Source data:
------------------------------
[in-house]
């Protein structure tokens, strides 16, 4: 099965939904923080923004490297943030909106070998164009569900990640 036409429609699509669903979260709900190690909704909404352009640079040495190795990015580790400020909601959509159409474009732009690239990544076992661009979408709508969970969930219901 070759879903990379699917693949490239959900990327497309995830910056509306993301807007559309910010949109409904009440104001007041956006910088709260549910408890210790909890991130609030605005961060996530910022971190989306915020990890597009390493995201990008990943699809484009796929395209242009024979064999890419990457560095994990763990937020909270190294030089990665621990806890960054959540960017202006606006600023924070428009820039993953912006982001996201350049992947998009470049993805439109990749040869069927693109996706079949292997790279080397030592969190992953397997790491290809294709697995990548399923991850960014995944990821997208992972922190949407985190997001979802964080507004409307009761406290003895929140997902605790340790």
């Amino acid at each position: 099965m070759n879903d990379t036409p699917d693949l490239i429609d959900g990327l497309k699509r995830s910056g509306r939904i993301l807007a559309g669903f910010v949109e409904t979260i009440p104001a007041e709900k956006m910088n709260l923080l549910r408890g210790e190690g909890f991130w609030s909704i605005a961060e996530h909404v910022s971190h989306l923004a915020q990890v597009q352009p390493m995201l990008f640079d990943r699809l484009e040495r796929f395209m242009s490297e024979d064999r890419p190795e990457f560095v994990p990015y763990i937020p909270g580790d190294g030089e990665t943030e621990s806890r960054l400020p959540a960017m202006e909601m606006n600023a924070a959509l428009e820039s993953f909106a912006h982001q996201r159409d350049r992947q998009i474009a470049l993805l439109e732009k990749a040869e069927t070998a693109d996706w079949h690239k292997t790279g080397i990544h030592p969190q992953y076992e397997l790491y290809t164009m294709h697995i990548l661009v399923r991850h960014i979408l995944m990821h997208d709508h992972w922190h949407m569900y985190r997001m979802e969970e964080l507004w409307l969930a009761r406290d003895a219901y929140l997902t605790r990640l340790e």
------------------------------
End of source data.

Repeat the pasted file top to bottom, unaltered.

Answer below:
[in-house]
């Protein structure tokens, strides 16, 4: 099965939904923080923004490297943030909106070998164009569900990640 036409429609699509669903979260709900190690909704909404352009640079040495190795990015580790400020909601959509159409474009732009690239990544076992661009979408709508969970969930219901 070759879903990379699917693949490239959900990327497309995830910056509306993301807007559309910010949109409904009440104001007041956006910088709260549910408890210790909890991130609030605005961060996530910022971190989306915020990890597009390493995201990008990943699809484009796929395209242009024979064999890419990457560095994990763990937020909270190294030089990665621990806890960054959540960017202006606006600023924070428009820039993953912006982001996201350049992947998009470049993805439109990749040869069927693109996706079949292997790279080397030592969190992953397997790491290809294709697995990548399923991850960014995944990821997208992972922190949407985190997001979802964080507004409307009761406290003895929140997902605790340790």
């Amino acid at each position: 099965m070759n879903d990379t036409p699917d693949l490239i429609d959900g990327l497309k699509r995830s910056g509306r939904i993301l807007a559309g669903f910010v949109e409904t979260i009440p104001a007041e709900k956006m910088n709260l923080l549910r408890g210790e190690g909890f991130w609030s909704i605005a961060e996530h909404v910022s971190h989306l923004a915020q990890v597009q352009p390493m995201l990008f640079d990943r699809l484009e040495r796929f395209m242009s490297e024979d064999r890419p190795e990457f560095v994990p990015y763990i937020p909270g580790d190294g030089e990665t943030e621990s806890r960054l400020p959540a960017m202006e909601m606006n600023a924070a959509l428009e820039s993953f909106a912006h982001q996201r159409d350049r992947q998009i474009a470049l993805l439109e732009k990749a040869e069927t070998a693109d996706w079949h690239k292997t790279g080397i990544h030592p969190q992953y076992e397997l790491y290809t164009m294709h697995i990548l661009v399923r991850h960014i979408l995944m990821h997208d709508h992972w922190h949407m569900y985190r997001m979802e969970e964080l507004w409307l969930a009761r406290d003895a219901y929140l997902t605790r990640l340790e």